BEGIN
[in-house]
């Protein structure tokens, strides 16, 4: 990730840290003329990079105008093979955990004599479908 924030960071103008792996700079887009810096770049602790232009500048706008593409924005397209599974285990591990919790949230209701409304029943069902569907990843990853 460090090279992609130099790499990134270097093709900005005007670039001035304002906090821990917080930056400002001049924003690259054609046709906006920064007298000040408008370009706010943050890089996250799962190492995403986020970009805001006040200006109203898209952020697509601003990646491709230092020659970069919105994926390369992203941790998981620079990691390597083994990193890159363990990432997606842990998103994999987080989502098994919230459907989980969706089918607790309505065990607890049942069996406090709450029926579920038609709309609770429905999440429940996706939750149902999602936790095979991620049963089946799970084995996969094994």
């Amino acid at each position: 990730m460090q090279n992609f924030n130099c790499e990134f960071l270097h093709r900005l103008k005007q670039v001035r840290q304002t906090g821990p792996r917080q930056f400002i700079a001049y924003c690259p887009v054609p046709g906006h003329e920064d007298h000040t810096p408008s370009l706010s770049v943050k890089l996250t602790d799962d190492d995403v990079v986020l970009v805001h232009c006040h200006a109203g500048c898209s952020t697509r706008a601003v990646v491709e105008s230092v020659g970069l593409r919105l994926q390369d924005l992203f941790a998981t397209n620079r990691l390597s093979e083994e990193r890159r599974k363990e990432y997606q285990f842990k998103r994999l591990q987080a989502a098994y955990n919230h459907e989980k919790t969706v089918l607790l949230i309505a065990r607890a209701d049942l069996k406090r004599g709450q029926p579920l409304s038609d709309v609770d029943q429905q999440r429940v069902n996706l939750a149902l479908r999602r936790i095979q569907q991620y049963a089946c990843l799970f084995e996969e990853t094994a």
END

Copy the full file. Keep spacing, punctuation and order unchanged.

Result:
[in-house]
């Protein structure tokens, strides 16, 4: 990730840290003329990079105008093979955990004599479908 924030960071103008792996700079887009810096770049602790232009500048706008593409924005397209599974285990591990919790949230209701409304029943069902569907990843990853 460090090279992609130099790499990134270097093709900005005007670039001035304002906090821990917080930056400002001049924003690259054609046709906006920064007298000040408008370009706010943050890089996250799962190492995403986020970009805001006040200006109203898209952020697509601003990646491709230092020659970069919105994926390369992203941790998981620079990691390597083994990193890159363990990432997606842990998103994999987080989502098994919230459907989980969706089918607790309505065990607890049942069996406090709450029926579920038609709309609770429905999440429940996706939750149902999602936790095979991620049963089946799970084995996969094994």
């Amino acid at each position: 990730m460090q090279n992609f924030n130099c790499e990134f960071l270097h093709r900005l103008k005007q670039v001035r840290q304002t906090g821990p792996r917080q930056f400002i700079a001049y924003c690259p887009v054609p046709g906006h003329e920064d007298h000040t810096p408008s370009l706010s770049v943050k890089l996250t602790d799962d190492d995403v990079v986020l970009v805001h232009c006040h200006a109203g500048c898209s952020t697509r706008a601003v990646v491709e105008s230092v020659g970069l593409r919105l994926q390369d924005l992203f941790a998981t397209n620079r990691l390597s093979e083994e990193r890159r599974k363990e990432y997606q285990f842990k998103r994999l591990q987080a989502a098994y955990n919230h459907e989980k919790t969706v089918l607790l949230i309505a065990r607890a209701d049942l069996k406090r004599g709450q029926p579920l409304s038609d709309v609770d029943q429905q999440r429940v069902n996706l939750a149902l479908r999602r936790i095979q569907q991620y049963a089946c990843l799970f084995e996969e990853t094994a």